Armaan Ahmad, 9, had some suspicions about the Tooth Fairy, so he set up a sting operation.
When he recently lost a tooth, he hid it under his pillow for a few days to see if she would make the usual currency exchange. (Going rate in the Ahmad household is $1 per tooth.) When he discovered the tooth still under his pillow after three days of silence, he casually mentioned to his dad that he had lost a tooth at school.
His father walked right into the trap.
“Put it under your pillow and see if anything happens,” Fahd Ahmad, a Washington University pediatric emergency room doctor, told him. Normally, his son excitedly shares his dollar after such a visit, but Armaan was quiet for the next few days.
He was mulling over his original hypothesis. Could it be true? There was only one logical conclusion.
A few days later, he confronted his mother, Emily, a pediatric nurse practitioner.
“I know the Tooth Fairy isn’t real because I hid the tooth for three days and no money came,” he told her. The cash showed up after he informed his dad.
He demanded the truth about other mystical figures, too. “Is Santa real?” he asked her. She told him she definitely believes in the spirit of Santa.
His investigation had been sparked by a report in his school newspaper months ago. A classmate had submitted a picture of the Tooth Fairy, left by the fairy herself, according to the friend’s mom. The paper ran the photo.
Armaan suspected fake news.
“I got confused,” he said. “I didn’t think the Tooth Fairy would leave a picture of herself.” So, he decided that when he lost his next tooth, he would devise a plan to find out the truth. He said he left the tooth under his pillow for a few days because he wanted to give the alleged fairy more time and collect more evidence to support his case.
The Ahmads, who live in the St. Louis suburbs and celebrate both Muslim and Christian holiday traditions, want to keep the magic alive for their younger sons, ages 4 and 1, for as long as possible. When Ahmad heard the account from his wife, he was amazed by his son’s ingenuity and posted a tweet on a personal Twitter account.
It quickly went viral, with more than 500,000 likes. Predictably, people started arguing -- about their parenting choices, the validity of mythical childhood creatures and even questioning Armaan’s experiment design. Some argued that parents shouldn’t lie to their children about these sorts of things, saying that it affected their trust when they discovered certain myths were untrue.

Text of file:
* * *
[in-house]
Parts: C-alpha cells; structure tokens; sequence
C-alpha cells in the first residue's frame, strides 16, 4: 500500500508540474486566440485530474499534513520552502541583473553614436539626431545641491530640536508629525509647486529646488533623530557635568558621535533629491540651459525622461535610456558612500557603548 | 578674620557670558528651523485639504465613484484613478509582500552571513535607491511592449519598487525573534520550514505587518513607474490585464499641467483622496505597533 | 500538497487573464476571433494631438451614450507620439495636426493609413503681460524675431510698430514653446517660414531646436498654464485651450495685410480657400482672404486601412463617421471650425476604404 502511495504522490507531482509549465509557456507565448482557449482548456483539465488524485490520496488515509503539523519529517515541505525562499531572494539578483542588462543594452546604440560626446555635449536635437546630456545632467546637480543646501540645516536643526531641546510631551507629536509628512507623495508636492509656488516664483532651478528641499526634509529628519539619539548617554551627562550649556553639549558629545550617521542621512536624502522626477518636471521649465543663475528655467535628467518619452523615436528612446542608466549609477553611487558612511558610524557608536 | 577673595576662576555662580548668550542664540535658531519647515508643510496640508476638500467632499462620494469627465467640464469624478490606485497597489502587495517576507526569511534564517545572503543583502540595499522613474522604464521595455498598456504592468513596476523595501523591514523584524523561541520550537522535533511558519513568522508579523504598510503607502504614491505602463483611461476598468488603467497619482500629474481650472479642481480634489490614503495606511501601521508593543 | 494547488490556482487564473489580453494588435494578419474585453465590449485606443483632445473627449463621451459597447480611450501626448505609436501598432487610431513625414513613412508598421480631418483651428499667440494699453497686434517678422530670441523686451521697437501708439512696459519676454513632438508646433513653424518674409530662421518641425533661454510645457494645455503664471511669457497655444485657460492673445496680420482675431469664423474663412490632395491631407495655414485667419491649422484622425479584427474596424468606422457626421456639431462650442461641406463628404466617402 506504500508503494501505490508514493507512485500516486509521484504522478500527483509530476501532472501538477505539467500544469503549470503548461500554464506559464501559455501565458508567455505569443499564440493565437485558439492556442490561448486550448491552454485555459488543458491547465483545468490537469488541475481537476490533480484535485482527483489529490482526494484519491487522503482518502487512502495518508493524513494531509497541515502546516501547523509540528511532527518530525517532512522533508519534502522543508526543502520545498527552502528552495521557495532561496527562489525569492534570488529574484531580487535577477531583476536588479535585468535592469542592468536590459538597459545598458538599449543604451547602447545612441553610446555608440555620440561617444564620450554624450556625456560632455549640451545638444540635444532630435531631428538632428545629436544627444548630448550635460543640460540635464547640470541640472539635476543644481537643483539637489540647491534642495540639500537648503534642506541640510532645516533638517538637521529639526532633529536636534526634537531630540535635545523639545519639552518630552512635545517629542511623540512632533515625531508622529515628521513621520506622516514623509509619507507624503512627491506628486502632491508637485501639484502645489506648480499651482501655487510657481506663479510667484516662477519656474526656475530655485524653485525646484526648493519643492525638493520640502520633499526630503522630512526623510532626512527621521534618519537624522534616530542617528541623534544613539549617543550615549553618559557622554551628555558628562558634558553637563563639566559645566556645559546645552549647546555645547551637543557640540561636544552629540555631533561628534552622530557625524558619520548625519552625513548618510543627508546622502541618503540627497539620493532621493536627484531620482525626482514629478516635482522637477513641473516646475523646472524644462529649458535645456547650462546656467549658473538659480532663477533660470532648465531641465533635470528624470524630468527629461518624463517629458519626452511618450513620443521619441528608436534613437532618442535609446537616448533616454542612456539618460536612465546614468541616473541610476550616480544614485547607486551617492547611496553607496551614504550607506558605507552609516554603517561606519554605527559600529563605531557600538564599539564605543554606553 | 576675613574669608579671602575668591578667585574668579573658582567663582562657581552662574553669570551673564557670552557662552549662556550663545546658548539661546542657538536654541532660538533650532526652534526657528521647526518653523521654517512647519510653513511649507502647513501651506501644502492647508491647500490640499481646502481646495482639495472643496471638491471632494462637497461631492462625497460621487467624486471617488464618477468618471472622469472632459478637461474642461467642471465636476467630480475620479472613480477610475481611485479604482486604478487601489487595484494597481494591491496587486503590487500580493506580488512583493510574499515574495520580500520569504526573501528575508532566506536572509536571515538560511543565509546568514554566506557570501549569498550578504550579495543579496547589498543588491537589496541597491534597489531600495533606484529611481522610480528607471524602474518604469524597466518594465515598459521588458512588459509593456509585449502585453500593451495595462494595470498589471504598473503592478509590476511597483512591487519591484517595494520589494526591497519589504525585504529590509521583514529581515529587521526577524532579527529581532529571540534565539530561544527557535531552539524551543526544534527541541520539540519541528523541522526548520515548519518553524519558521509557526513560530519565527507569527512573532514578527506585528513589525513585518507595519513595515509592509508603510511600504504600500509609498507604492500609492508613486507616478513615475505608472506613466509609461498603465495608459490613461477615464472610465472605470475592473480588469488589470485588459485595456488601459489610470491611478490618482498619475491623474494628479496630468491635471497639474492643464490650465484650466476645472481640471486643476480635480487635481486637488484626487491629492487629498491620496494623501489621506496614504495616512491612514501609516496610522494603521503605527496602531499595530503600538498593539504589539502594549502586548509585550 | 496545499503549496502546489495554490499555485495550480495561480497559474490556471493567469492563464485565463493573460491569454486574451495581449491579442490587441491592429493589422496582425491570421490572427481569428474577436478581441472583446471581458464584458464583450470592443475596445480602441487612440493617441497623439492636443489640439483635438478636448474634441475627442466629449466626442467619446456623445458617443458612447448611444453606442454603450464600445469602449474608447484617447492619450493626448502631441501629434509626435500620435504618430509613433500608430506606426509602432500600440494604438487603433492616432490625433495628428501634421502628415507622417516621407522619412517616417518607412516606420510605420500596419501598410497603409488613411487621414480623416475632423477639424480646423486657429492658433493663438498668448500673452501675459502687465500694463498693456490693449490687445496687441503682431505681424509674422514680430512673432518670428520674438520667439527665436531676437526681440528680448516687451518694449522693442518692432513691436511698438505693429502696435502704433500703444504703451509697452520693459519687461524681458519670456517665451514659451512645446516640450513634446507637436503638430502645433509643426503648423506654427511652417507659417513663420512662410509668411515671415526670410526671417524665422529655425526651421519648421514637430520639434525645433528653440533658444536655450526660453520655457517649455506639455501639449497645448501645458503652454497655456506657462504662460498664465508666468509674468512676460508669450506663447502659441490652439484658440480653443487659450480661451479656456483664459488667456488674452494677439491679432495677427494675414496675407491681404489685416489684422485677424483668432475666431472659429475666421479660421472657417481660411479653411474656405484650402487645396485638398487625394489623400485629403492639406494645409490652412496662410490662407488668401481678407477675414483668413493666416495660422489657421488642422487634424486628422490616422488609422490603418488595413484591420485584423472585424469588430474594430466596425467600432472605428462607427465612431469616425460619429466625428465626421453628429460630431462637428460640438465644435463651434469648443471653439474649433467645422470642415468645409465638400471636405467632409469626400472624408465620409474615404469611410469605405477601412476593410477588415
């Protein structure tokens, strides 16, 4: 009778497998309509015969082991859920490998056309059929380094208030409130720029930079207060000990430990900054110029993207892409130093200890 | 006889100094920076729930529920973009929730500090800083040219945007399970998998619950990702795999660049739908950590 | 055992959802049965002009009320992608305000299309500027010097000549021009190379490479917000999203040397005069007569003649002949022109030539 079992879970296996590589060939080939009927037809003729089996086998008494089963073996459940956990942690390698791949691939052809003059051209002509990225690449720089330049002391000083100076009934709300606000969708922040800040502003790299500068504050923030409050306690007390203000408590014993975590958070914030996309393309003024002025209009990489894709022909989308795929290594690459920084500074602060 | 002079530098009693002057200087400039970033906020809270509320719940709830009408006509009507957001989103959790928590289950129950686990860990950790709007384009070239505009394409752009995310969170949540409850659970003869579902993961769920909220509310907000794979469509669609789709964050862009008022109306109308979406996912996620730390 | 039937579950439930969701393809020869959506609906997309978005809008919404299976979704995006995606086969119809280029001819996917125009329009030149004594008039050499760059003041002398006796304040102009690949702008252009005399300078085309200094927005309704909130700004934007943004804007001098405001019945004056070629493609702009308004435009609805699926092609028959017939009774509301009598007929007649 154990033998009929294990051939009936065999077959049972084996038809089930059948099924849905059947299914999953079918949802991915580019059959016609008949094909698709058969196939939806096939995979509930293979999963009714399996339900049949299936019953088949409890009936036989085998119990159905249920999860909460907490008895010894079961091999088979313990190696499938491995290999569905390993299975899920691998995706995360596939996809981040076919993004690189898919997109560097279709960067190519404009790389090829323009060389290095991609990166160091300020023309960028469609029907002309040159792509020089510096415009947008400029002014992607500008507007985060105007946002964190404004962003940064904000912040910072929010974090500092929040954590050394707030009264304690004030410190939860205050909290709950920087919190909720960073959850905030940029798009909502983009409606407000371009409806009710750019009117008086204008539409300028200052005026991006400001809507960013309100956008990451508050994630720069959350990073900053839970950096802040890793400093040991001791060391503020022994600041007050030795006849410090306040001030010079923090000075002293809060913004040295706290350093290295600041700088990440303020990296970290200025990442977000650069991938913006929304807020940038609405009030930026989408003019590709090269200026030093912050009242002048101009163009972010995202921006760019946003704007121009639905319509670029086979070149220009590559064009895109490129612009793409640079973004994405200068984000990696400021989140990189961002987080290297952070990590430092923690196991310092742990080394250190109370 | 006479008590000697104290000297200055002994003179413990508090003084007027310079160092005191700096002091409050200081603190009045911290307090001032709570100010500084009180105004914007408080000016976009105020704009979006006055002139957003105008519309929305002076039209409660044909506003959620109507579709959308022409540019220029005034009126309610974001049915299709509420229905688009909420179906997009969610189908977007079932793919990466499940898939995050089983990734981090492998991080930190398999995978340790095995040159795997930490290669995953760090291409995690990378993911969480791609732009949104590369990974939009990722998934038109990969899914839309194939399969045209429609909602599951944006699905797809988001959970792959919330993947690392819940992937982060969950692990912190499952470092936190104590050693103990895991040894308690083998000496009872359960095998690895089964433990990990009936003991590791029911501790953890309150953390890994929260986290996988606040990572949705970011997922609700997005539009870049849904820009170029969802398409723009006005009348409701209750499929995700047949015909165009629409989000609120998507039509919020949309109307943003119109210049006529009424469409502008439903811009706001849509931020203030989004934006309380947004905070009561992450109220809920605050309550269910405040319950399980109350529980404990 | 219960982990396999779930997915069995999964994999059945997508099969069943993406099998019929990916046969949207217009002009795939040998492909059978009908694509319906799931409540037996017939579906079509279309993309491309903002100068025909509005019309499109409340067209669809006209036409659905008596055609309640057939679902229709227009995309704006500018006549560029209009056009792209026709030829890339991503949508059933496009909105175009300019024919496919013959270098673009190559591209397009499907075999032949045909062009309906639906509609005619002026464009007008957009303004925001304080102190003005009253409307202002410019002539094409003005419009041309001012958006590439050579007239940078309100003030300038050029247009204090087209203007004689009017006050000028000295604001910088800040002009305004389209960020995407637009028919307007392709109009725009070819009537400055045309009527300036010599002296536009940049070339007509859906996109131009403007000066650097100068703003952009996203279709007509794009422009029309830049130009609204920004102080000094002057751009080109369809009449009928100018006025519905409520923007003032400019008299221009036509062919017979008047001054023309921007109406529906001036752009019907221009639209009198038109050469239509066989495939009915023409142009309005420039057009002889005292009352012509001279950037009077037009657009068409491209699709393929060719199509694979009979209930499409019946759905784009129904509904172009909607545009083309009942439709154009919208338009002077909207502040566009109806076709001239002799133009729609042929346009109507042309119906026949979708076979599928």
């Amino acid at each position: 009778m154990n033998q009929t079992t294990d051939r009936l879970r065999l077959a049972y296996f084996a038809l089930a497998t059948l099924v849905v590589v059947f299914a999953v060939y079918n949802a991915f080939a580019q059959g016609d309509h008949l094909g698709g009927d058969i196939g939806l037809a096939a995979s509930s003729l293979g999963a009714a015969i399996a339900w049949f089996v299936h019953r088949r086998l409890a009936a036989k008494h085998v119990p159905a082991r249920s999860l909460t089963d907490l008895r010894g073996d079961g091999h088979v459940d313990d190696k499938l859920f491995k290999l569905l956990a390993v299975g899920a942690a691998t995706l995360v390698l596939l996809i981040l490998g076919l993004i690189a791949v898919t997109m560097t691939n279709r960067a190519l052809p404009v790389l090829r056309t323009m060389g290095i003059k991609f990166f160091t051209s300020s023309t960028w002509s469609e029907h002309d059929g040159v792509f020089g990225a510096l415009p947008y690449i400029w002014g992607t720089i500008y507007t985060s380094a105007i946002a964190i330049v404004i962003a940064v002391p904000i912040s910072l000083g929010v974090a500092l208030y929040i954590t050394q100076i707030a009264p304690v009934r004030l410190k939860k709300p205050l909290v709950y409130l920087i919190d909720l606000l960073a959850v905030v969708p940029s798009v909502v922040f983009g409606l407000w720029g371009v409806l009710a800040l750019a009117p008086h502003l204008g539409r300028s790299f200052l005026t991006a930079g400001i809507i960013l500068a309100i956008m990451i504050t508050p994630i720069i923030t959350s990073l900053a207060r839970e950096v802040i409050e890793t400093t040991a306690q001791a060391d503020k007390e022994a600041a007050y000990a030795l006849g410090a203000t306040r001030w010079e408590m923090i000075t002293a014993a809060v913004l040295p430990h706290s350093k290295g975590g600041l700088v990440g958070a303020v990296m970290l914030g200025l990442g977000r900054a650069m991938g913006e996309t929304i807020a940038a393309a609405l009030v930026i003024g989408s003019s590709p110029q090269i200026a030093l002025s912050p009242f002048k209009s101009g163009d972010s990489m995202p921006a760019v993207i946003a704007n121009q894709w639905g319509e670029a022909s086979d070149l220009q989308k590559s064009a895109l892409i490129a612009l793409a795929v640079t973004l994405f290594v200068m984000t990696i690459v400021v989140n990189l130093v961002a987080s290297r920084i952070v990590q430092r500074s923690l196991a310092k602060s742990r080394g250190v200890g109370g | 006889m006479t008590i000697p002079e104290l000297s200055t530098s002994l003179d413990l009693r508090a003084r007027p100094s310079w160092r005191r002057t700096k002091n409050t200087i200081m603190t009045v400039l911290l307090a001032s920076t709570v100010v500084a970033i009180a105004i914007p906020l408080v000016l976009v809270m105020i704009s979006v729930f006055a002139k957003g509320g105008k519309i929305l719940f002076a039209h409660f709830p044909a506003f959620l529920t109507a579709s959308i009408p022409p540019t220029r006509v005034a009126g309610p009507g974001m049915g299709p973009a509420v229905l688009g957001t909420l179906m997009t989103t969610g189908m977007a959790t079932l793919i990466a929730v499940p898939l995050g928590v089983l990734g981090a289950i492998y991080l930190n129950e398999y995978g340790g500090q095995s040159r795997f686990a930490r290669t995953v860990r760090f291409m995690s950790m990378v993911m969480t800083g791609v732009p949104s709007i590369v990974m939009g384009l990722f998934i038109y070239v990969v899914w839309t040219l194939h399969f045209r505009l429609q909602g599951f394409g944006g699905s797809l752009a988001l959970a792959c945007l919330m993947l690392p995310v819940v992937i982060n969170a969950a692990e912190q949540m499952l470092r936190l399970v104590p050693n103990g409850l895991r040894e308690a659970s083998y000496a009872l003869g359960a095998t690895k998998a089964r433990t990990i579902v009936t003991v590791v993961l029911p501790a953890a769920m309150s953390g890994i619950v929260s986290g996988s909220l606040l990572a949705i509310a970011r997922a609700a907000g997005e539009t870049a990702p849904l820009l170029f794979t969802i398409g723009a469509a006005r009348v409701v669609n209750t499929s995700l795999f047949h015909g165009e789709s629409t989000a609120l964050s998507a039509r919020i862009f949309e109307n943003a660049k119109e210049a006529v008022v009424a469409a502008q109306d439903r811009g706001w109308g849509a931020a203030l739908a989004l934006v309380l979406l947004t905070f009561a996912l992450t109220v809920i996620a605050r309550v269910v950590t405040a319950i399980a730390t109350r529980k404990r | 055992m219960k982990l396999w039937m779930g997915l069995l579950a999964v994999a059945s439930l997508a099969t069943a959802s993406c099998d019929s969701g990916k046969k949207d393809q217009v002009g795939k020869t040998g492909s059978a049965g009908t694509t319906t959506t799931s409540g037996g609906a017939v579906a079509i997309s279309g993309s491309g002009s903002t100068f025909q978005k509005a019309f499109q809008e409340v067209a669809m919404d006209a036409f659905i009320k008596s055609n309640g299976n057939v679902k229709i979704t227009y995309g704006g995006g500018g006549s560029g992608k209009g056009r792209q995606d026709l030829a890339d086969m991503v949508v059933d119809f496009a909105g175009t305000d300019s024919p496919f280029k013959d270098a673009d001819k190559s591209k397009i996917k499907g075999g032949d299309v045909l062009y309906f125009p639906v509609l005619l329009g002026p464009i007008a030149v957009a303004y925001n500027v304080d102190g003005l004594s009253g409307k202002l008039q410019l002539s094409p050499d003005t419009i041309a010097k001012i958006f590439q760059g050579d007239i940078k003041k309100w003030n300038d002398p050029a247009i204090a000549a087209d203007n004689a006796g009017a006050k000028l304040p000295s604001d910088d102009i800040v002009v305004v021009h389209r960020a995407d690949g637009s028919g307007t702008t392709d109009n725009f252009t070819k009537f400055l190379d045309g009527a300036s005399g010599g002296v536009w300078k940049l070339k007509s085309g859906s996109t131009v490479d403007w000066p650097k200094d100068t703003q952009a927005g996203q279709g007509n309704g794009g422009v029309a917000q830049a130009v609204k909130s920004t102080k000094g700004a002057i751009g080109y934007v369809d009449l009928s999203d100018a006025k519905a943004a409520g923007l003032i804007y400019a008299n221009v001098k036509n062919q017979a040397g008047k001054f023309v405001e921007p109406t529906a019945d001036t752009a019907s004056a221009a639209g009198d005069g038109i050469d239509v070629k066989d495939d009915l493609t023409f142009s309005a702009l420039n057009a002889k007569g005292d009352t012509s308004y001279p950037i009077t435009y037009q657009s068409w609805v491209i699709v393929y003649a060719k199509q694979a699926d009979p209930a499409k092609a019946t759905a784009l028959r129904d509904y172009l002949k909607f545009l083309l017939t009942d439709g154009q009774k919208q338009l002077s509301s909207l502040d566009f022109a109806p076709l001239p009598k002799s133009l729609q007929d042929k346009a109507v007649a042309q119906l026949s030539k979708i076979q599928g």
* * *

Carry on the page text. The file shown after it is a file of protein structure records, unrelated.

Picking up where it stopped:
Neil deGrasse Tyson said in a late-night television interview in 2016 that he and his wife did not try to convince their daughter that the Tooth Fairy was real. He argued that children use their imagination in pretend play where it’s appropriate, and adults shouldn’t perpetuate an elaborate hoax on their kids in the name of fun.
Ahmad, who is Muslim, didn’t grow up with imaginary gift-giving figures. “I don’t know if there are any long-term effects” from such traditions, he said. “Some people said, ‘It made me turn away from God and made me an atheist. Some have said it reaffirmed their faith.” His wife’s childhood did include those mythical figures, and she says she wasn’t upset when she learned the truth. It was simply part of the fun and magic of the holidays.
She wants to carry on the same traditions for her younger sons, as well. But when Armaan asked her directly and demanded the truth, she said she didn’t want to lie directly.
Ahmad, shocked by the viral reaction to his story, has enjoyed responding to as many tweets as he can and debating the merits of magical creatures like the Tooth Fairy. He admits he’s a bit embarrassed by how easily he was taken by his son’s investigation.
“I’m a clinical researcher,” Ahmad said. He should have noticed the change in behavior and reaction to the missing tooth. But, he’s impressed that his son was able to design and run an experiment and sit on the results until he was ready to test his conclusion.
“As a dad, I’m pretty blown away that he did this entirely on his own.”
Emily said she has asked her son not to share his experiment results with his younger brothers, who haven’t even started to lose their teeth yet, or with any of his classmates.
“Don’t take away their fun,” she said. “I think it’s part of the magic of childhood.”
Armaan told his mother that he wants to run a test on Santa and the Easter bunny next.